May 27, 2012
How does tooth whitening work?
Tooth whitening attempts to make teeth appear ‘paper-white’ by bleaching the enamel surface of the tooth. Adult teeth are not naturally ‘paper-white’ - they are commonly described as naturally ‘pearly white’.
Professor Mike Morgan is the Executive Director of Oral Health Leadership at
Dental Health Services Victoria. Mike is also a dentist and holds the Colgate Chair of Population Oral Health at The University of Melbourne.
Tooth colour is mostly determined by the dentine inside the tooth, which is yellow. With age, adult teeth can become darker due to the gradual thinning of enamel, allowing the dentine colour to show through.
Keep in mind:
- Whitening is usually performed by applying a high concentration of oxidizing agent (usually peroxide) to the teeth.
- Results can vary from very positive to almost non-existent depending on the original tooth colour, the cause of colour irregularities on the enamel surface, and the whitening technique used.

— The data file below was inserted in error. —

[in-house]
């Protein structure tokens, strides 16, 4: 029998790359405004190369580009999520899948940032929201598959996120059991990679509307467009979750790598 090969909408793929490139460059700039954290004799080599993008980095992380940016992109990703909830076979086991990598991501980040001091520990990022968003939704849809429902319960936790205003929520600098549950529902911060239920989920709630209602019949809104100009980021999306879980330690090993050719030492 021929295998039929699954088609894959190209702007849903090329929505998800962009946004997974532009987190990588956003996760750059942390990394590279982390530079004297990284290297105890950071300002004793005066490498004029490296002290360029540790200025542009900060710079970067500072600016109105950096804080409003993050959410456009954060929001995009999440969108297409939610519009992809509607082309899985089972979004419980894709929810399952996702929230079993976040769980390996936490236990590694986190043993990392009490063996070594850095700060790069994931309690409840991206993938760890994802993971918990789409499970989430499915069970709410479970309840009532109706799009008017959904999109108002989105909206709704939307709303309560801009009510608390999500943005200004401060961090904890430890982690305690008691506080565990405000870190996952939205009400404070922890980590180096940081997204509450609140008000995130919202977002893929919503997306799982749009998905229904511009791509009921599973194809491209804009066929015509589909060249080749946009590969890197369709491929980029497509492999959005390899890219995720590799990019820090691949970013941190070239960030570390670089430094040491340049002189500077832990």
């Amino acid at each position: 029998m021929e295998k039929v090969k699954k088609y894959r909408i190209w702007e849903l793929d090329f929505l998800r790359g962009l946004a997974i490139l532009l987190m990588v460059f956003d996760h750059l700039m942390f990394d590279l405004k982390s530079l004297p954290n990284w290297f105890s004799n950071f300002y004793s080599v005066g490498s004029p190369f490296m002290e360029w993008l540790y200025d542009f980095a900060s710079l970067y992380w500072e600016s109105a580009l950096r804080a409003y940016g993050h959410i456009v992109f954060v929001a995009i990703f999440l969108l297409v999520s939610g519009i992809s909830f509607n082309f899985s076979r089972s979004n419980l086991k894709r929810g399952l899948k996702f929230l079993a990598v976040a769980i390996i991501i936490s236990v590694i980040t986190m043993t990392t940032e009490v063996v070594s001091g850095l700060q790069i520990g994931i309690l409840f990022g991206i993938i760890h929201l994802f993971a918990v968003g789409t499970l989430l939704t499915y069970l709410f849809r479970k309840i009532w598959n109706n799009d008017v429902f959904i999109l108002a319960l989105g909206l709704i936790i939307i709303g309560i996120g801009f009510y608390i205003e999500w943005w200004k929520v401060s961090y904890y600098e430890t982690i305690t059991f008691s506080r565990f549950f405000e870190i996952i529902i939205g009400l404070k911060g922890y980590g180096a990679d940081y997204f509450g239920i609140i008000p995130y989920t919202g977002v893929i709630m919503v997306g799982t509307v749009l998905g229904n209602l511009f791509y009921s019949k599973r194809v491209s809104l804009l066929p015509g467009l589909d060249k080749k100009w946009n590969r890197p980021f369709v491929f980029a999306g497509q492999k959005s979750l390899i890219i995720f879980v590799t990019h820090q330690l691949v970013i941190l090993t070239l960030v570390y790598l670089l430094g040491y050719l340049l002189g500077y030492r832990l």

- Teeth and gums should be checked for disease by a dentist before undergoing any whitening.
- Stains on the teeth caused by food, smoking and bacterial pigments can usually be minimised and even removed without tooth whitening, for example:
- Limit intake of food and drinks (tea, coffee) that stain and if you are a smoker, try to quit.
- Regular, proper brushing with fluoride toothpaste.
- Regular dental check-ups with scaling and polishing (particularly for smoking stains).
- Frequent application of tooth whitening chemicals can permanently damage the enamel surface and the soft gum tissues.
Please note: Dental Health Services Victoria recommends that you seek advice from your oral health professional before whitening your teeth.
Read more from Professor Mike Morgan on tooth whitening
Food and drink for maintaining healthy teeth
Teeth tips and facts